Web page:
attitudinal


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at·ti·tu·di·nal

(at'i-tū'di-năl),
Relating to a posture of the body; for example, attitudinal (statotonic) reflex.

at·ti·tu·di·nal

(at'i-tū'di-năl)
Relating to body posture; e.g., attitudinal (statotonic) reflex.
References in periodicals archive ?
It is in this vein that we are calling for an attitudinal change towards the sea.
'This training provides you an opportunity for introspection to bring about the attitudinal change, which is the core value of public service.
At the Youth Summit, speakers echoed that education plays a primary role in the attitudinal development of youth, but Pakistani schools have yet to teach Pakistani youth how to effectively handle and mitigate local conflict.
Literature focusing on interpersonal communication suggests that political disagreement engenders attitudinal ambivalence within an individual, which in turn decreases one's confidence and willingness to take political actions (Eveland & Hively, 2009; Mutz, 2006).
On attitudinal theories, what makes an experience a pleasure is its relationship to the favorable attitudes of the subject who is having it.
'It also underscores the basic right of all Filipinos to mental health care while shaping the structural and attitudinal challenges to achieving positive mental health,' the DOH said.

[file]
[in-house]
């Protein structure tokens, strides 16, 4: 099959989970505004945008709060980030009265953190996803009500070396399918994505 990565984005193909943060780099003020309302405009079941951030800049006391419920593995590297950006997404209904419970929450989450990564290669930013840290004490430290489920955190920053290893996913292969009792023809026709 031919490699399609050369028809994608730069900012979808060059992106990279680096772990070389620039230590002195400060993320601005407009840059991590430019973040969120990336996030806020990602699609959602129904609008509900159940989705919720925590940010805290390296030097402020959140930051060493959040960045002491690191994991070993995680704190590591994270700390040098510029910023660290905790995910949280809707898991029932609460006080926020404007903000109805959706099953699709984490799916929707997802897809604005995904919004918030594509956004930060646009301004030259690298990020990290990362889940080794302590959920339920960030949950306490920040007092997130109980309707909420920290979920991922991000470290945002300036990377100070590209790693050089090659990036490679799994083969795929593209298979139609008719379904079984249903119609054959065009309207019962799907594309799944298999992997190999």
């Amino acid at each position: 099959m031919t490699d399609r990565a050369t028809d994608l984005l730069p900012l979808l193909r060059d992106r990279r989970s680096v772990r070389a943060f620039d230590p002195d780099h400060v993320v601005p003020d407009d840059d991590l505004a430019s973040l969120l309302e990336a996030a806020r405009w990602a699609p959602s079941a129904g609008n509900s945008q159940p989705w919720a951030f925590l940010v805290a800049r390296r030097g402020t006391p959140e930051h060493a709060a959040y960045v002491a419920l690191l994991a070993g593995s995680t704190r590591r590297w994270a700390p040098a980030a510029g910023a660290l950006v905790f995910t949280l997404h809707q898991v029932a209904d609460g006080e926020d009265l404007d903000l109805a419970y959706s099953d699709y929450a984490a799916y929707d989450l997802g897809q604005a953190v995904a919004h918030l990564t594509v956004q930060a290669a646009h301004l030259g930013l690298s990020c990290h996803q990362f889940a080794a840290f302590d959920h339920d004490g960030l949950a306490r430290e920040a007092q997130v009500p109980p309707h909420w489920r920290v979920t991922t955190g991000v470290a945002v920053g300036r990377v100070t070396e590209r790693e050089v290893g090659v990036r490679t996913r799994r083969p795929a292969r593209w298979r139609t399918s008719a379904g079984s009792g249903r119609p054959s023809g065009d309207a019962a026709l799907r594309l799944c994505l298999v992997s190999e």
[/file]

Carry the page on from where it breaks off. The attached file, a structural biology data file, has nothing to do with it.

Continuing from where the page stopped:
Attitudinal Dynamics provides exchange opportunities for teachers and students.
11): 'If language was given to men to conceal their thoughts, the gesture's purpose was to disclose them.' The following section discusses the theorisation of gesture, its attitudinal meaning potential and its role in helping teachers and students respond to characterisation in children's literature stop-motion animation adaptation.
The Theory of Planned Behaviour does not harbour the attitudinal ambivalence that is caused by conflicting factors leading to unsafe acts and therefore provides an incomplete picture of the possible relationship between safety attitude and safety behaviour.
NZNO says society as a whole has a role in stopping domestic violence and promoting attitudinal change through legislation.
A few years ago, Fortune magazine featured an article titled: "Are Americans saving too much of their money?" It concluded that "The American economy, which is powered by consumer spending, limps along while those with money to spend hoard it instead." The point is that while an attitudinal predisposition to saving could be personally positive, it could be negative for the economy as a whole.
It can be concluded that properly designed effective messages related to the breast cancer issue can definitely contribute positively and can secure the desired objectives but there is a need to contribute more towards bringing change at attitudinal and behavioral levels.

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